THOMAS M. GOLBERT, M.D.; ROY PATTERSON, M.D., F.A.C.P.
In pulmonary allergic aspergillosis the fungus grows in secretions of the respiratory tract. Its pathogenesis results from two types of hypersensitivity to aspergillus immediate, due to reaginic antibody, and toxic-complex, due to precipitating antibody. Both types were present in the serum of the first such case of a patient with pulmonary allergic aspergillosis reported in North America. The immediate and toxic-complex types of reactivity were transferred to the skin of rhesus monkey recipients. Passive systemic transfer to a rhesus recipient was accomplished by infusion of the patient's serum followed by aerosol challenge with aspergillus antigen. The recipient animal developed cutaneous reactivity and pulmonary lesions consistent with the donor's illness. Clinical manifestations of the patient were intermittent fever and cough with peripheral blood and sputum eosinophilia and fluctuating pulmonary infiltrates. The respiratory secretions contained Aspergillus fumigatus, but no evidence of lung tissue invasion was demonstrated by X ray or biopsy. The disease cleared rapidly with prednisone therapy and has remained absent for 2½ years after treatment.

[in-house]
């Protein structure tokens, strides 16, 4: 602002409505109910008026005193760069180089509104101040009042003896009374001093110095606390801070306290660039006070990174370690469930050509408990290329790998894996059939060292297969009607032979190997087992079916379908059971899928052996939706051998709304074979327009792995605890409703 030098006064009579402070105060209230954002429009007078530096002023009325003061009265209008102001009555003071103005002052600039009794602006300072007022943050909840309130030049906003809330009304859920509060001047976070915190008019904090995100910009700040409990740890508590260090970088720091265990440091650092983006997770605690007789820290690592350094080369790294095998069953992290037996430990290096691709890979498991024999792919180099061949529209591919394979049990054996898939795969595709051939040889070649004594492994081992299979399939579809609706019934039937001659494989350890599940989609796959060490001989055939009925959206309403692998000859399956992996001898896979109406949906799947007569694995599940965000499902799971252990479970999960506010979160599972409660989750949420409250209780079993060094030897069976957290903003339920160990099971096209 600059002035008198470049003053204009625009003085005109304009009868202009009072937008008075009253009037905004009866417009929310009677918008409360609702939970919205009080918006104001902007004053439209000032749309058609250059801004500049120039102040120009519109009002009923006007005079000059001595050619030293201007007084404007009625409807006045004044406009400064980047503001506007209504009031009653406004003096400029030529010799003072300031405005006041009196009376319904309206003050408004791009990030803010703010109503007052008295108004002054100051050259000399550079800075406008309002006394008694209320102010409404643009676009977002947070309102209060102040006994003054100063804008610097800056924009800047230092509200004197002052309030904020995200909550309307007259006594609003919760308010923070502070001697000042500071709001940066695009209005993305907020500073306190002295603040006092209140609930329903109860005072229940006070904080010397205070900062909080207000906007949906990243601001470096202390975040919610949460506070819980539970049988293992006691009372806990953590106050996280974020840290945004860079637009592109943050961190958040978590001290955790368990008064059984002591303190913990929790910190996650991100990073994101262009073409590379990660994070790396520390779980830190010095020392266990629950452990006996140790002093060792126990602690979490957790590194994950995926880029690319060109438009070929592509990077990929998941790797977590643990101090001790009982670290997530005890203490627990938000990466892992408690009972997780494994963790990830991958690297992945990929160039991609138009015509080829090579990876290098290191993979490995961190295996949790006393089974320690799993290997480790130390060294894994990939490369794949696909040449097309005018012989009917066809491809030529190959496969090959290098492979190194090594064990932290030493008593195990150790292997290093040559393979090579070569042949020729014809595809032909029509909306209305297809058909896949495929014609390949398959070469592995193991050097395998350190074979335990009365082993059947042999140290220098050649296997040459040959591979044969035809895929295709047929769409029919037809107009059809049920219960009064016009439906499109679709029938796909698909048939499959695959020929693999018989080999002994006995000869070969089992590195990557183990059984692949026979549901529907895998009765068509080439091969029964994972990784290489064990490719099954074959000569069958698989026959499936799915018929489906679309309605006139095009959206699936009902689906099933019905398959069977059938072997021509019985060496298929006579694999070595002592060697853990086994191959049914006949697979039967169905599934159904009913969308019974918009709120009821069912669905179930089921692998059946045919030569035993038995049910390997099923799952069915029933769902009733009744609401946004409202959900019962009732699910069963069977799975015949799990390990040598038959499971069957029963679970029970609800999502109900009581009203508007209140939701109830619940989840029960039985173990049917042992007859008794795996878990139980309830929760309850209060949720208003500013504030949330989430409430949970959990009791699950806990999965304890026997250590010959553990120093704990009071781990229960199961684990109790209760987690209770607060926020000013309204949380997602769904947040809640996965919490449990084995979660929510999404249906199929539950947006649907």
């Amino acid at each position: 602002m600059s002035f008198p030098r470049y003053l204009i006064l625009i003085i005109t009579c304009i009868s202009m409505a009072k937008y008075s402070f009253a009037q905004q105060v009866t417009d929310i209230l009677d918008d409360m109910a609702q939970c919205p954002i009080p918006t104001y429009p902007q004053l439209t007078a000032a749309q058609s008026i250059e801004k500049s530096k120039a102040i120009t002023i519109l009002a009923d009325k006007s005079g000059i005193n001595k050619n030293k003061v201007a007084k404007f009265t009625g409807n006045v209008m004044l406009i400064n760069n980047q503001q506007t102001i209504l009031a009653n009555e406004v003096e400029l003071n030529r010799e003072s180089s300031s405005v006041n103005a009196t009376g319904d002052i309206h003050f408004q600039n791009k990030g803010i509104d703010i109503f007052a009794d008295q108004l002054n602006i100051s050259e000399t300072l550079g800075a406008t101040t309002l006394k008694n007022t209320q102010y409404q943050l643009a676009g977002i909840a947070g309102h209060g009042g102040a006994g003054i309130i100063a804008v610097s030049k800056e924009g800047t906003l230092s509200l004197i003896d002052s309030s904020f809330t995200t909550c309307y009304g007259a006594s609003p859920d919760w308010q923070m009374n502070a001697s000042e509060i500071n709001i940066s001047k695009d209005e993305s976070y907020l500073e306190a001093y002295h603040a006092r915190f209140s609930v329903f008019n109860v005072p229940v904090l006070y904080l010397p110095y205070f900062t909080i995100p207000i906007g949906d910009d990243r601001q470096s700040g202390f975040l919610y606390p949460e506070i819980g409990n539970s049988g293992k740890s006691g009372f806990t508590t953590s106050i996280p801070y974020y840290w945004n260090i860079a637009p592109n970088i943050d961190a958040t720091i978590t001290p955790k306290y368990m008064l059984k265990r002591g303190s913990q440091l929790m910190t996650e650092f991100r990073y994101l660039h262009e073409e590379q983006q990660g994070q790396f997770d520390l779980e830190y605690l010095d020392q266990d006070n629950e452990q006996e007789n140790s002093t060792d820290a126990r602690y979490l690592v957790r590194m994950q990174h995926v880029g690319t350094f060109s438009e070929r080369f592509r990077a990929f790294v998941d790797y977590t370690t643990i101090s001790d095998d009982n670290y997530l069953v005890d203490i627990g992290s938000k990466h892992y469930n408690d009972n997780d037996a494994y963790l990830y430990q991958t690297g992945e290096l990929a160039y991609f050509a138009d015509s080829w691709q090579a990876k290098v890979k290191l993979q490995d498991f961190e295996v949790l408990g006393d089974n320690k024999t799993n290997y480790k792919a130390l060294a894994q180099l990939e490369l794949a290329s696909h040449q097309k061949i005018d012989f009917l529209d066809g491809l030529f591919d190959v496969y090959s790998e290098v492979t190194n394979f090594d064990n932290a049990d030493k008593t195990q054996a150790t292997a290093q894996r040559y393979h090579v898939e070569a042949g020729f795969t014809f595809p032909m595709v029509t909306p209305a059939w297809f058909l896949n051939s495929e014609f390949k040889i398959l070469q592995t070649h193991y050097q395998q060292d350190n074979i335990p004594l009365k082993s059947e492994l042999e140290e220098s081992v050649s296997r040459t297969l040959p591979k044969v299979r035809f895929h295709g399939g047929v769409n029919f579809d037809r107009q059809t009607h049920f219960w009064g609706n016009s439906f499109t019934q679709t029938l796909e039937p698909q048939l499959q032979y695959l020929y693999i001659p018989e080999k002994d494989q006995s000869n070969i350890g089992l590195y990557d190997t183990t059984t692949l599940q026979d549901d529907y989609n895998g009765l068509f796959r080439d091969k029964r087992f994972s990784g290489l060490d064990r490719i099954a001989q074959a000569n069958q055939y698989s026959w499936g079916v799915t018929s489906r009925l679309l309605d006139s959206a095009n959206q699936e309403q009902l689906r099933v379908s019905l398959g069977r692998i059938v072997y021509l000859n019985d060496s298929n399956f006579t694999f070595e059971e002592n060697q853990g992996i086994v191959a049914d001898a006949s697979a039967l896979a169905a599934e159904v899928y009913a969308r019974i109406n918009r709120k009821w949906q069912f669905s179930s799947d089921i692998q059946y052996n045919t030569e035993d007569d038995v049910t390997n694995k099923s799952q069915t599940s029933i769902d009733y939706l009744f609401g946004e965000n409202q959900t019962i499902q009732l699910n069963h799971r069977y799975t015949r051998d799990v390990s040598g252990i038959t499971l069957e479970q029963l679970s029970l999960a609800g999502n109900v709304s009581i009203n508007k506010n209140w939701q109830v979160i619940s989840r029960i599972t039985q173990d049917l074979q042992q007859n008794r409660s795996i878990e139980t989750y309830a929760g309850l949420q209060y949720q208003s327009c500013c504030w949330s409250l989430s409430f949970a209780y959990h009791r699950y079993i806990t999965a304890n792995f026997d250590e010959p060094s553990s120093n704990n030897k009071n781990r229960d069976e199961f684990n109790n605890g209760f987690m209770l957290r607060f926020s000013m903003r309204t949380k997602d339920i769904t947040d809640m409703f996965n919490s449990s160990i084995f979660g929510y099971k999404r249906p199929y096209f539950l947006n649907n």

THOMAS M. GOLBERT, ROY PATTERSON. Pulmonary Allergie Aspergillosis. Ann Intern Med. 1970;72:395–403. doi: 10.7326/0003-4819-72-3-395
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Published: Ann Intern Med. 1970;72(3):395-403.
Infectious Disease, Pulmonary/Critical Care.
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Print ISSN: 0003-4819 | Online ISSN: 1539-3704
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